With increasing numbers of people favouring sustainability and healthy living, Honka wooden homes are in rising demand. The Finnish company keeps its edge through some clever innovations and strong IPR.
I got a cease and desist letter – what should I do?
Patent owners, corporations and private individuals alike, are usually prepared to react to potential patent infringements. Whether the infringement was real or not, the owner’s first reaction normally is to send a cease and desist letter to the accused infringer.
The letter notifies the recipient of the possible infringement and states the patent owner’s demands to rectify the situation. It may also include a warning about further legal action in case the adverse party doesn’t comply with the patent owner’s demands.
To keep the story short, this blog post is about patents, but the advice I’m going to give apply to utility models as well, and for the most part also to trademarks and design rights.
Clarify the situation by checking the facts
Receiving a cease and desist letter can feel stressful, intimidating, and even unfair, especially if you created your product entirely on your own and had no reason to assume that someone else could own exclusive rights to it. If you’re confused, you can make the situation clearer by checking some basic facts. After that, you’ll be able to better evaluate the consequences and their likelihood.
If the sender of the letter proposes discussions for reasonable license fees, constructive negotiations could be the best way to handle the situation. Being up to date with the facts gives you a much stronger position in the negotiations.
Are all the necessary details included?
First, check that the letter includes all details you need to know in order to take any action at all. It is the patent owner’s duty to specify what has caused the infringement and identify the patent that is allegedly being infringed. I can tell you it’s not uncommon that a cease and desist letter could completely fail to identify, for example, the product that the patent owner finds infringing.
Some large, international corporations are a class of their own – they might send the same generalized letter to numerous other businesses in their field. Recipients would be demanded to join a licensing program covering the sender’s massive patent portfolio, without being given any real reasons for such demands.
If the recipients of the letter have been selected randomly, you can take it as seriously as any other mass-mailed money-collecting letter sent purely for profit-gaining purposes.
If the letter actually manages to identify the patent, you could now consult the public patent registers to check:
– if the patent has been granted, and if so, in what form,
– if the patent is valid in a relevant country, and
– whether it is registered at all to the sender of the letter.
The exclusive right given by a patent may only be exercised by the right holder recorded in a public register, or by a party authorized by agreement with the right holder. Sometimes, for instance in case of a merger, all changes in ownership brought about by the merger may not necessarily have been registered; in this situation, a company believing to own the patent would not actually be the publicly registered patent holder, and as a result not entitled to send the cease and desist letter.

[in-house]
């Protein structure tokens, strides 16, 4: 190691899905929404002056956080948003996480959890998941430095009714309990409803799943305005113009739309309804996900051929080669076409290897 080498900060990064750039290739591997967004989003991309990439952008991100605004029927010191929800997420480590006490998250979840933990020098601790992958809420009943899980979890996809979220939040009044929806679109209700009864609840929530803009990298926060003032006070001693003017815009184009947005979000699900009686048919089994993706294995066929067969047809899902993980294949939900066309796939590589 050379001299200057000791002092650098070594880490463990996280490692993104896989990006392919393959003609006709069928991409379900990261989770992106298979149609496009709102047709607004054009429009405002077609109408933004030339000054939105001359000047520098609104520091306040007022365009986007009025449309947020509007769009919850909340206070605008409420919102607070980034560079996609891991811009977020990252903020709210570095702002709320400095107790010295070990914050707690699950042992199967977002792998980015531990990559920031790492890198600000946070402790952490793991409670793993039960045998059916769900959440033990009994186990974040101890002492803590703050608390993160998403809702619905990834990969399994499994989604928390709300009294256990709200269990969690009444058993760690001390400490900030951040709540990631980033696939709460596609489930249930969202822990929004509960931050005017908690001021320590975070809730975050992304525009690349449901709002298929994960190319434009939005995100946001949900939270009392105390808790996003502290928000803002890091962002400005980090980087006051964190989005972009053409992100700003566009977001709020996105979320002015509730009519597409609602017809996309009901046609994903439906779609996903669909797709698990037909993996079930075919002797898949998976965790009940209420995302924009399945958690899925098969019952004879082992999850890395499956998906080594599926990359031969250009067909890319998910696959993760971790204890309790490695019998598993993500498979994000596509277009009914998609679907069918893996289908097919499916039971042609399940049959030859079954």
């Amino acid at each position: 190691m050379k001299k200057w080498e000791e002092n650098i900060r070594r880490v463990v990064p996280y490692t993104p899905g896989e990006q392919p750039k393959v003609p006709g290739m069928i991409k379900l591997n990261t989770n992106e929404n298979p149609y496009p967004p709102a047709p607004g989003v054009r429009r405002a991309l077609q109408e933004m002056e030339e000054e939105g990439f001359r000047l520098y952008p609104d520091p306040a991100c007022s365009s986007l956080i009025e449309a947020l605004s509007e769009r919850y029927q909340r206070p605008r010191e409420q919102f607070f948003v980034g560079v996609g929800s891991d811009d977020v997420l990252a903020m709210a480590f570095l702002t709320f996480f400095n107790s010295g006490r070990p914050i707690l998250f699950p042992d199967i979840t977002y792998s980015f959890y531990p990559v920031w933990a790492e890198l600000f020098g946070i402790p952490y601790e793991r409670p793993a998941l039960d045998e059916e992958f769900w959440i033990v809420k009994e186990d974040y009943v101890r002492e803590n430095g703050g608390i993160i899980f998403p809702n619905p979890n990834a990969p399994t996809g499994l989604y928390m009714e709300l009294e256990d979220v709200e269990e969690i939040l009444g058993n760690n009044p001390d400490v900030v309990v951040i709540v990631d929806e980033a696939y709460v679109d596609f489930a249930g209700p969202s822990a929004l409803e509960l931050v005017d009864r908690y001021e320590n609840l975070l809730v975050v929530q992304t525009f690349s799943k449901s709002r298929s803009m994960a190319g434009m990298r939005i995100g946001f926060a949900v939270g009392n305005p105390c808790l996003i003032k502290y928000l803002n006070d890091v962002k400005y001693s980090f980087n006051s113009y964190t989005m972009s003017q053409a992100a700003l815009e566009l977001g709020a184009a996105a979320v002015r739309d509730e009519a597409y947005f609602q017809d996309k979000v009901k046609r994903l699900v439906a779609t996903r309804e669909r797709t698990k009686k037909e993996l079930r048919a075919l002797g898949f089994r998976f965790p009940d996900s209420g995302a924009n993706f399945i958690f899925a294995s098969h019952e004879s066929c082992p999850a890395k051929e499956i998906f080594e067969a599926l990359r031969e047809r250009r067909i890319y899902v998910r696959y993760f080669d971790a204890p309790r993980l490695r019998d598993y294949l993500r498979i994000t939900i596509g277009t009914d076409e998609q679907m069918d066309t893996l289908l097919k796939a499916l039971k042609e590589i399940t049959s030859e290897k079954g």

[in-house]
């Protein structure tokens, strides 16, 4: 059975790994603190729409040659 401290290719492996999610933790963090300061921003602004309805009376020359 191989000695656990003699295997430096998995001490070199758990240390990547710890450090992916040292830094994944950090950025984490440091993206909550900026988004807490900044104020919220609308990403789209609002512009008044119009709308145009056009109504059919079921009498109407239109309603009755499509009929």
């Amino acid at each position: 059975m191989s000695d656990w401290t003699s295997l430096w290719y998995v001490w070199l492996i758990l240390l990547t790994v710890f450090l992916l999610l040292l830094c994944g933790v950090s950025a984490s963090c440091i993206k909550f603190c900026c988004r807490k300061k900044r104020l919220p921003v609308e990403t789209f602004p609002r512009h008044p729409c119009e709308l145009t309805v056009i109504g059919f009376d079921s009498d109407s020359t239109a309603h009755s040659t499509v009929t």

Is the patent coverage as broad as alleged?
One essential check is to evaluate the scope of protection of the independent claims. This is important because often the scope of protection, or coverage of the patent, needs to be narrowed down to some extent during the examination process, as compared to the originally filed application. The patent owner, however, may still have the impression of the broader scope of the original application, and in that case may end up sending cease and desist letters also to recipients whose products don’t in reality infringe the patent in its final, granted form.
To evaluate the scope of protection of the patent, you can look up the file history that documents the correspondence between the patent owner and the patent office recorded in the public registers during examination.
And finally, even if all the checks you’ve made up to this point suggested that the patent owner could have legitimate reasons to impose demands on you, remember that the examination carried out by the patent office is by no means complete.
Anyone can request a granted patent to be fully or partly revoked, if they can prove that at least one of the features falling within the scope of protection of an independent claim was known to the public before the filing date of the patent application.
Often the first checks already help you to clarify the situation, and you’ll be able to better analyze the risks posed by the cease and desist letter. An experienced patent attorney can be an invaluable help if you’ve received a cease and desist letter and have no idea what to do. Here at Papula-Nevinpat, our experts in IP protection will advise you in all infringement and opposition issues.
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